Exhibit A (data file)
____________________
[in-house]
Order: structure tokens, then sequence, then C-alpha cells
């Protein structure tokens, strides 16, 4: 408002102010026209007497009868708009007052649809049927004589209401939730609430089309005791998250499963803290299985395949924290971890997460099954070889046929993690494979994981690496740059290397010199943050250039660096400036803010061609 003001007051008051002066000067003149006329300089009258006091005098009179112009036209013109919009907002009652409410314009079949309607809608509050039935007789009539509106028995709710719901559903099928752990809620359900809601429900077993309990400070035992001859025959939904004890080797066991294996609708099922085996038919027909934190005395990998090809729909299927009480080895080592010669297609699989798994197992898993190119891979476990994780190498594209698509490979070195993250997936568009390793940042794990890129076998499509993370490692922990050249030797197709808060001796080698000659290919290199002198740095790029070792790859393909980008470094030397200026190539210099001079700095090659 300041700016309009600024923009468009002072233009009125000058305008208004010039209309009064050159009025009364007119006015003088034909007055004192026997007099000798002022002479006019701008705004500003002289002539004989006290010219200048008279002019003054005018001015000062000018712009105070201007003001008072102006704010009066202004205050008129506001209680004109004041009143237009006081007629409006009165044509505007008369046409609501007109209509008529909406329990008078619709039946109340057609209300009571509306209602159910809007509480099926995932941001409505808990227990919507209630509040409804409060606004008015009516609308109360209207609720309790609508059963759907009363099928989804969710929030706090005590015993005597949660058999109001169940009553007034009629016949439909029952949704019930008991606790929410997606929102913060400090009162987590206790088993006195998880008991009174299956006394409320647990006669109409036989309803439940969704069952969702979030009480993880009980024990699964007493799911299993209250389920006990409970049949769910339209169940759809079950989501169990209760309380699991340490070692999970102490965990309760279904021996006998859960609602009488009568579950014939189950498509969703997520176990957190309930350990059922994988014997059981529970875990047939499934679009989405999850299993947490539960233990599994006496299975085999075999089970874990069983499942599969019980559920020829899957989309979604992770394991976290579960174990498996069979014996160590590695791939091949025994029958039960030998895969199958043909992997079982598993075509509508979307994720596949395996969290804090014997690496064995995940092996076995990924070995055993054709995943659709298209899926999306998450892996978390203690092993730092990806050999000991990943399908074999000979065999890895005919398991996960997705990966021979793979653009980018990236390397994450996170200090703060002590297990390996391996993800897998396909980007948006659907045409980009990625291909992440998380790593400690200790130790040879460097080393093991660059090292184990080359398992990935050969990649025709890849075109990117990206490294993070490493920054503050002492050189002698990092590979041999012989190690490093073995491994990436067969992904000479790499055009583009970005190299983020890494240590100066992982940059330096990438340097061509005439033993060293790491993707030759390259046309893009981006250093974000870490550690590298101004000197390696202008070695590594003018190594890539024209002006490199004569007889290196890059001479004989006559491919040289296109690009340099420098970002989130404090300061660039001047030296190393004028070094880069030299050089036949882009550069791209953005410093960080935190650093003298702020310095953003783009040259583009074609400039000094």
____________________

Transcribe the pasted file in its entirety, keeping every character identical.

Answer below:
[in-house]
Order: structure tokens, then sequence, then C-alpha cells
């Protein structure tokens, strides 16, 4: 408002102010026209007497009868708009007052649809049927004589209401939730609430089309005791998250499963803290299985395949924290971890997460099954070889046929993690494979994981690496740059290397010199943050250039660096400036803010061609 003001007051008051002066000067003149006329300089009258006091005098009179112009036209013109919009907002009652409410314009079949309607809608509050039935007789009539509106028995709710719901559903099928752990809620359900809601429900077993309990400070035992001859025959939904004890080797066991294996609708099922085996038919027909934190005395990998090809729909299927009480080895080592010669297609699989798994197992898993190119891979476990994780190498594209698509490979070195993250997936568009390793940042794990890129076998499509993370490692922990050249030797197709808060001796080698000659290919290199002198740095790029070792790859393909980008470094030397200026190539210099001079700095090659 300041700016309009600024923009468009002072233009009125000058305008208004010039209309009064050159009025009364007119006015003088034909007055004192026997007099000798002022002479006019701008705004500003002289002539004989006290010219200048008279002019003054005018001015000062000018712009105070201007003001008072102006704010009066202004205050008129506001209680004109004041009143237009006081007629409006009165044509505007008369046409609501007109209509008529909406329990008078619709039946109340057609209300009571509306209602159910809007509480099926995932941001409505808990227990919507209630509040409804409060606004008015009516609308109360209207609720309790609508059963759907009363099928989804969710929030706090005590015993005597949660058999109001169940009553007034009629016949439909029952949704019930008991606790929410997606929102913060400090009162987590206790088993006195998880008991009174299956006394409320647990006669109409036989309803439940969704069952969702979030009480993880009980024990699964007493799911299993209250389920006990409970049949769910339209169940759809079950989501169990209760309380699991340490070692999970102490965990309760279904021996006998859960609602009488009568579950014939189950498509969703997520176990957190309930350990059922994988014997059981529970875990047939499934679009989405999850299993947490539960233990599994006496299975085999075999089970874990069983499942599969019980559920020829899957989309979604992770394991976290579960174990498996069979014996160590590695791939091949025994029958039960030998895969199958043909992997079982598993075509509508979307994720596949395996969290804090014997690496064995995940092996076995990924070995055993054709995943659709298209899926999306998450892996978390203690092993730092990806050999000991990943399908074999000979065999890895005919398991996960997705990966021979793979653009980018990236390397994450996170200090703060002590297990390996391996993800897998396909980007948006659907045409980009990625291909992440998380790593400690200790130790040879460097080393093991660059090292184990080359398992990935050969990649025709890849075109990117990206490294993070490493920054503050002492050189002698990092590979041999012989190690490093073995491994990436067969992904000479790499055009583009970005190299983020890494240590100066992982940059330096990438340097061509005439033993060293790491993707030759390259046309893009981006250093974000870490550690590298101004000197390696202008070695590594003018190594890539024209002006490199004569007889290196890059001479004989006559491919040289296109690009340099420098970002989130404090300061660039001047030296190393004028070094880069030299050089036949882009550069791209953005410093960080935190650093003298702020310095953003783009040259583009074609400039000094």